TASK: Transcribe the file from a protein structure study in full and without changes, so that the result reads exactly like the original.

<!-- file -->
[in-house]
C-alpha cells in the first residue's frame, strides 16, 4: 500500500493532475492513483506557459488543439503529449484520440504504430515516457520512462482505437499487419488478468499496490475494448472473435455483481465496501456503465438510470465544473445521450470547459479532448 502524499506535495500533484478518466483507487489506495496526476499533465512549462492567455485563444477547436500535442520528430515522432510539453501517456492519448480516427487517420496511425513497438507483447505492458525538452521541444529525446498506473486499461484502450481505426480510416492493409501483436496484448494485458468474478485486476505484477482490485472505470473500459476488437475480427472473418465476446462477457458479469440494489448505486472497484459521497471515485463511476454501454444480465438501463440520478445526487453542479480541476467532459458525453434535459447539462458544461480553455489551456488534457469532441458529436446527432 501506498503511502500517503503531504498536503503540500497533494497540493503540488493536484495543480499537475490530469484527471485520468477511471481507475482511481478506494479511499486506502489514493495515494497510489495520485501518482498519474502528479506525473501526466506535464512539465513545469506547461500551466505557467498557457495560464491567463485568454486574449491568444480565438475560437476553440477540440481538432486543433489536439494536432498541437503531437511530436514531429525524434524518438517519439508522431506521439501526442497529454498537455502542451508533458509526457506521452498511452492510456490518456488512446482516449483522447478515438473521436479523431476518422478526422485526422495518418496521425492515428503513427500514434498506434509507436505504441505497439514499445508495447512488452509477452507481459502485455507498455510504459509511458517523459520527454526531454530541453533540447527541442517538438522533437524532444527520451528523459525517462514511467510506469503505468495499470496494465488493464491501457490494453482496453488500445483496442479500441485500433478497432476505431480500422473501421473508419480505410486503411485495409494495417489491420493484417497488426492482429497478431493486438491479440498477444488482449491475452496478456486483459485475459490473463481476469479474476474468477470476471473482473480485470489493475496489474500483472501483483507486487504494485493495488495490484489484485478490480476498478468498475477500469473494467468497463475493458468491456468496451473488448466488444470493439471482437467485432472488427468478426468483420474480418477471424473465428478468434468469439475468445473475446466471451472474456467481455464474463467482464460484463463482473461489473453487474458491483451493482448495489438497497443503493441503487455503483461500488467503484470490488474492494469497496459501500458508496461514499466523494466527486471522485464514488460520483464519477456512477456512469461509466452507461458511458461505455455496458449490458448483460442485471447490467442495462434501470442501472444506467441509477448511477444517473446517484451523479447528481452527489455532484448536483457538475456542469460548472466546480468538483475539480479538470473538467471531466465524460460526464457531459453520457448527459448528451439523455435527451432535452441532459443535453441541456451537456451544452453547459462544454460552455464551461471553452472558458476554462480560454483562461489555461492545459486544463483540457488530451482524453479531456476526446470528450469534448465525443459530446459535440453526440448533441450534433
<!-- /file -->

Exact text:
[in-house]
C-alpha cells in the first residue's frame, strides 16, 4: 500500500493532475492513483506557459488543439503529449484520440504504430515516457520512462482505437499487419488478468499496490475494448472473435455483481465496501456503465438510470465544473445521450470547459479532448 502524499506535495500533484478518466483507487489506495496526476499533465512549462492567455485563444477547436500535442520528430515522432510539453501517456492519448480516427487517420496511425513497438507483447505492458525538452521541444529525446498506473486499461484502450481505426480510416492493409501483436496484448494485458468474478485486476505484477482490485472505470473500459476488437475480427472473418465476446462477457458479469440494489448505486472497484459521497471515485463511476454501454444480465438501463440520478445526487453542479480541476467532459458525453434535459447539462458544461480553455489551456488534457469532441458529436446527432 501506498503511502500517503503531504498536503503540500497533494497540493503540488493536484495543480499537475490530469484527471485520468477511471481507475482511481478506494479511499486506502489514493495515494497510489495520485501518482498519474502528479506525473501526466506535464512539465513545469506547461500551466505557467498557457495560464491567463485568454486574449491568444480565438475560437476553440477540440481538432486543433489536439494536432498541437503531437511530436514531429525524434524518438517519439508522431506521439501526442497529454498537455502542451508533458509526457506521452498511452492510456490518456488512446482516449483522447478515438473521436479523431476518422478526422485526422495518418496521425492515428503513427500514434498506434509507436505504441505497439514499445508495447512488452509477452507481459502485455507498455510504459509511458517523459520527454526531454530541453533540447527541442517538438522533437524532444527520451528523459525517462514511467510506469503505468495499470496494465488493464491501457490494453482496453488500445483496442479500441485500433478497432476505431480500422473501421473508419480505410486503411485495409494495417489491420493484417497488426492482429497478431493486438491479440498477444488482449491475452496478456486483459485475459490473463481476469479474476474468477470476471473482473480485470489493475496489474500483472501483483507486487504494485493495488495490484489484485478490480476498478468498475477500469473494467468497463475493458468491456468496451473488448466488444470493439471482437467485432472488427468478426468483420474480418477471424473465428478468434468469439475468445473475446466471451472474456467481455464474463467482464460484463463482473461489473453487474458491483451493482448495489438497497443503493441503487455503483461500488467503484470490488474492494469497496459501500458508496461514499466523494466527486471522485464514488460520483464519477456512477456512469461509466452507461458511458461505455455496458449490458448483460442485471447490467442495462434501470442501472444506467441509477448511477444517473446517484451523479447528481452527489455532484448536483457538475456542469460548472466546480468538483475539480479538470473538467471531466465524460460526464457531459453520457448527459448528451439523455435527451432535452441532459443535453441541456451537456451544452453547459462544454460552455464551461471553452472558458476554462480560454483562461489555461492545459486544463483540457488530451482524453479531456476526446470528450469534448465525443459530446459535440453526440448533441450534433